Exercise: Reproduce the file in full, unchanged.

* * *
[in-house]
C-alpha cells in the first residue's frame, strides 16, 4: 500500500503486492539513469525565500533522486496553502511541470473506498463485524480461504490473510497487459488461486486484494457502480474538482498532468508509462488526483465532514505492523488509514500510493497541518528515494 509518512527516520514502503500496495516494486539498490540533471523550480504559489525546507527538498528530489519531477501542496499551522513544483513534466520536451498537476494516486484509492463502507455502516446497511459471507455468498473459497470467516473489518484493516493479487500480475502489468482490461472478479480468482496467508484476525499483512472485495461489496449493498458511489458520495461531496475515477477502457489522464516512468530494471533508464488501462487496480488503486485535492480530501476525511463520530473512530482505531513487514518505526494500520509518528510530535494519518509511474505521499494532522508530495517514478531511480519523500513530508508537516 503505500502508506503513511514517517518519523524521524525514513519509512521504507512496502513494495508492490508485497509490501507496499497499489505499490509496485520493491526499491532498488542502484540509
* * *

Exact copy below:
[in-house]
C-alpha cells in the first residue's frame, strides 16, 4: 500500500503486492539513469525565500533522486496553502511541470473506498463485524480461504490473510497487459488461486486484494457502480474538482498532468508509462488526483465532514505492523488509514500510493497541518528515494 509518512527516520514502503500496495516494486539498490540533471523550480504559489525546507527538498528530489519531477501542496499551522513544483513534466520536451498537476494516486484509492463502507455502516446497511459471507455468498473459497470467516473489518484493516493479487500480475502489468482490461472478479480468482496467508484476525499483512472485495461489496449493498458511489458520495461531496475515477477502457489522464516512468530494471533508464488501462487496480488503486485535492480530501476525511463520530473512530482505531513487514518505526494500520509518528510530535494519518509511474505521499494532522508530495517514478531511480519523500513530508508537516 503505500502508506503513511514517517518519523524521524525514513519509512521504507512496502513494495508492490508485497509490501507496499497499489505499490509496485520493491526499491532498488542502484540509